Judge Alex Kozinski and Barry Scheck Discuss Criminal Justice Reform at Cardozo Law School
This summer, Chief Judge Alex Kozinski of the U.S. Ninth Circuit Court of Appeals received national attention for a new article he wrote entitled “Criminal Law 2.0,” that was published in the
Georgetown Law Journal
. In the piece, he outlines reasons why the country’s criminal justice system needs speedy and comprehensive reform. On Friday, at a talk hosted by the Innocence Project and the Jacob Burns Center for Ethics in the Practice of Law at Cardozo Law School, Judge Kozinski
spoke about his article and his recommendations for improving the system. The discussion was led by Barry Scheck, co-founder and co-director of the Innocence Project. These are some of the highlights:
Judge Kozinski explained his purpose for writing “Criminal Law 2.0”
: “These are things we in America need to be talking about . . . because the stakes are extremely high. . . . I went to law school 40 years ago and came out of law school with the common belief that we have one of the best criminal justice systems in the world—that we have a system that is mostly right; that if it makes mistakes, it errs on the side of letting guilty people go free; that the imprisonment of innocent people is a virtually unheard of event; and that fundamentally we have a modern, well-oiled, efficient and effective criminal justice system. Over the years I’ve come to believe that that is not true.”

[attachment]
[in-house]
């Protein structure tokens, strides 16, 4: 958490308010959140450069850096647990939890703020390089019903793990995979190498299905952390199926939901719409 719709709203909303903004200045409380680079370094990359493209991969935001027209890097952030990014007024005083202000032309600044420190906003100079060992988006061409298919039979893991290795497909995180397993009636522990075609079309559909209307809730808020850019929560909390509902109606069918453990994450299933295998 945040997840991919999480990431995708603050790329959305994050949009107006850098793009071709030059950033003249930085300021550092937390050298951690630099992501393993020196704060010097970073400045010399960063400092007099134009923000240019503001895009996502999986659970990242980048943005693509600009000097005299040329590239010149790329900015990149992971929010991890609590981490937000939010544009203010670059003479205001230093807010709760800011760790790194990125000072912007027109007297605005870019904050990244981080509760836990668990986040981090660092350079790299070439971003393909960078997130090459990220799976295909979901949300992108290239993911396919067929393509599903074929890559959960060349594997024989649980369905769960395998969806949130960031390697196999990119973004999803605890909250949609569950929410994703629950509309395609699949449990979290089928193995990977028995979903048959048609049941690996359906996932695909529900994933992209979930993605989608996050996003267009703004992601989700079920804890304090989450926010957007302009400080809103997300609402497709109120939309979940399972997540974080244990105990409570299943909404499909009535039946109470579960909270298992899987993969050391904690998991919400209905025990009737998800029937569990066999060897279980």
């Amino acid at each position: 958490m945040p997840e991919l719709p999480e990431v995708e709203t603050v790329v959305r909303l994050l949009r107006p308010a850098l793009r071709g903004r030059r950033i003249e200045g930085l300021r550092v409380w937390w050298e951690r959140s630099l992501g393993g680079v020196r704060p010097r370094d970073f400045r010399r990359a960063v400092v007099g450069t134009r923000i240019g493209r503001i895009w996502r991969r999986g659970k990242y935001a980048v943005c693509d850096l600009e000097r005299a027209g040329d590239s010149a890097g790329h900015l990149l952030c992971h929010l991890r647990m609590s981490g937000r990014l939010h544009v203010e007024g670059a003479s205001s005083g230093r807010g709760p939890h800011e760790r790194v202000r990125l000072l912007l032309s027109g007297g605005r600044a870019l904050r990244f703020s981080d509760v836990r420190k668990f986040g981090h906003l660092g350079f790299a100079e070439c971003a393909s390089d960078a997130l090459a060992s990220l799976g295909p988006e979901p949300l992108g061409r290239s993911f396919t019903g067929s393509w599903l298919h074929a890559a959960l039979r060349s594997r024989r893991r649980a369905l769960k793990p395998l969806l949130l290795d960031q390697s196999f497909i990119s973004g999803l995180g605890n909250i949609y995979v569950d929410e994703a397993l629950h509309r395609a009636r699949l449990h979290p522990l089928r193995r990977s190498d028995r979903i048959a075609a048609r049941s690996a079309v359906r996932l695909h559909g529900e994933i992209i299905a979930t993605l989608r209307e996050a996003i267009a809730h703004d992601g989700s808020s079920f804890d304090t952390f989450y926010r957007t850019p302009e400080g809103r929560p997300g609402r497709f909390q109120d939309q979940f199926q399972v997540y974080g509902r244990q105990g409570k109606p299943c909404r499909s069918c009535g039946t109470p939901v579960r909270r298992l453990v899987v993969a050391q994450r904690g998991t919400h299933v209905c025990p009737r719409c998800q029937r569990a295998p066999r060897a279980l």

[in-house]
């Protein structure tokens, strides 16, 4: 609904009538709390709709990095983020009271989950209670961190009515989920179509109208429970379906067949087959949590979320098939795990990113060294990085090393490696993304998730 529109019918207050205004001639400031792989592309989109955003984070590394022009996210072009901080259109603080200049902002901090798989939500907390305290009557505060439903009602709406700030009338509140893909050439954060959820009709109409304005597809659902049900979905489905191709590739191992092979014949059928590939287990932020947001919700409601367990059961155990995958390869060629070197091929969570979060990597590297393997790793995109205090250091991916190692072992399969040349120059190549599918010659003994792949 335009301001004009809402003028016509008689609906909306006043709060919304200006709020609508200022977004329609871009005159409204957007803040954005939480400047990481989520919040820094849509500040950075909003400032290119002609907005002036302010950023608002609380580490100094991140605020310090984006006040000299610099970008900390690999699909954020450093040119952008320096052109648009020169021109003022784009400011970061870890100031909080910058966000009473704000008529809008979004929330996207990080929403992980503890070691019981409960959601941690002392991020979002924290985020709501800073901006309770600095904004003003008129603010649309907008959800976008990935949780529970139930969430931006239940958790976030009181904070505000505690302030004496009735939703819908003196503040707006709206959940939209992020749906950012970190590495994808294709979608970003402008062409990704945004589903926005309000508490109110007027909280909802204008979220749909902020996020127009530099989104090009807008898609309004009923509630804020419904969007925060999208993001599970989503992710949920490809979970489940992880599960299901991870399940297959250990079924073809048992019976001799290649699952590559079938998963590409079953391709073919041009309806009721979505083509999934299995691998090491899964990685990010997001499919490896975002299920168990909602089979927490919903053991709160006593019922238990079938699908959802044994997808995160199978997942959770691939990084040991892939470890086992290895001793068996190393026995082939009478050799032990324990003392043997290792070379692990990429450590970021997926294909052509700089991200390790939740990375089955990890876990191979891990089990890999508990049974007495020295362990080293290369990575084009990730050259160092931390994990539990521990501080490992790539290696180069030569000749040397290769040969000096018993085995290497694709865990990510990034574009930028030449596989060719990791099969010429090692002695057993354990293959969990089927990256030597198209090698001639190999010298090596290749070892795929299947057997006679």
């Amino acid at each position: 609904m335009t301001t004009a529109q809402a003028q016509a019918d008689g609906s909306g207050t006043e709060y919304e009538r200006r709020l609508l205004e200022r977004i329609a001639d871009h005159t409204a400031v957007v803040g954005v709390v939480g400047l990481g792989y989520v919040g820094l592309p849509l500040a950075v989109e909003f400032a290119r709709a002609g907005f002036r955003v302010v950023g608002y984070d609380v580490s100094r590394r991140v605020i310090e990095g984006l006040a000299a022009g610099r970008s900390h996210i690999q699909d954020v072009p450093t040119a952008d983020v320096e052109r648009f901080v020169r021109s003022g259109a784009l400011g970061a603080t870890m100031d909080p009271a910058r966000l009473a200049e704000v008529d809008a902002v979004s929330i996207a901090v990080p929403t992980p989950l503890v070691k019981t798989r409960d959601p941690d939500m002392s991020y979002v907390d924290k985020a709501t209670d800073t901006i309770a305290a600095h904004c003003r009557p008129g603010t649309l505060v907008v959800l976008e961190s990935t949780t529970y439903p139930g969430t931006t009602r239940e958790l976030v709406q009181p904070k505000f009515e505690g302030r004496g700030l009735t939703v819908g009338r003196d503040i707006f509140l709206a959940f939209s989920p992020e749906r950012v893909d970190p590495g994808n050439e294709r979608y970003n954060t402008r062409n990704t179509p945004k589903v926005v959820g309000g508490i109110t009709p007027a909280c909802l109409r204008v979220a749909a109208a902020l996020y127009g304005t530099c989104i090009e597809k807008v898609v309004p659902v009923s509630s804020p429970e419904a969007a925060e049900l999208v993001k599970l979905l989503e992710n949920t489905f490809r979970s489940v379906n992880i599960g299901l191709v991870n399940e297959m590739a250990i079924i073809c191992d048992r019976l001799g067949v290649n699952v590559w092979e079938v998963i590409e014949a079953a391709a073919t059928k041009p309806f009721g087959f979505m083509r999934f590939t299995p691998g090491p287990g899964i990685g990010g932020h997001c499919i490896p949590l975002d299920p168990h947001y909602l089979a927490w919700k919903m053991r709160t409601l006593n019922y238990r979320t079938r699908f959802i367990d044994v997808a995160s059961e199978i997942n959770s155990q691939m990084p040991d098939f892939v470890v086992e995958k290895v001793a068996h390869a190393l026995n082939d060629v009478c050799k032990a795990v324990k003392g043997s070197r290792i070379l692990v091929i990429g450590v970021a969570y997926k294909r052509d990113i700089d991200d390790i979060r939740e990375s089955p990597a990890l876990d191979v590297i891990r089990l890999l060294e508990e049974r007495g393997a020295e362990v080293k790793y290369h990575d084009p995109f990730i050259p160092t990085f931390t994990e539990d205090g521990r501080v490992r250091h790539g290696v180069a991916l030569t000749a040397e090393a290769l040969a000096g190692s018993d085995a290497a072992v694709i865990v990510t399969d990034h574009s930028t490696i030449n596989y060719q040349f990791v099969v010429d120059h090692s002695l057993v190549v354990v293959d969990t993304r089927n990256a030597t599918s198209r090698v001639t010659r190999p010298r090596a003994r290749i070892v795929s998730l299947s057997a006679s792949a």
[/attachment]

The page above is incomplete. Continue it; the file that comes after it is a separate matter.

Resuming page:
Judge Kozinski expanded on why his faith in the American criminal justice system has been challenged in recent years
: “We think of ourselves as being a Western democracy just like many other democracies, except better. . . . We are freer; we are in many ways more likely to err on the side of freedom. [But] if you look at the world-wide statistics on imprisonment, it tells a vastly different story. We have five percent of the world’s population; we have 25 percent of the world’s prison population. One out of every fourth person in prison is in the United States. The next [country] in line is China . . .with about 20 percent of the world’s population and 16 percent of the world’s prison [population].
Barry Scheck asked the judge to discuss the issue of prosecutorial misconduct in the United States—which the judge has previously said is an “epidemic” that only judges can stop—and whether the problem has become increasingly worse in the past 30 years. Kozinski replied
: “My guess is that it’s always been with us, but recently we’re becoming more aware of it. . . . Let me just start by saying that my experience is that most prosecutors are straight and fair and honest. . . . But, it doesn’t take very many prosecutors who act badly to do a lot of damage. . . . If a prosecutor wants to hide evidence, it’s very likely that their bad behavior will never be brought to light.”
The judge concluded that, sadly,
“few judges have the initiative or gumption to investigate prosecutorial misconduct,”
but he does believe that
“things are changing, slowly, but [they] are changing.”
- The judge offered that if there’s any “saving grace” involved in prosecutorial misconduct cases and other profound miscarriages of justice, it’s that they often lead to significant criminal justice reform.
You can read Judge Kozinski’s eye-opening paper
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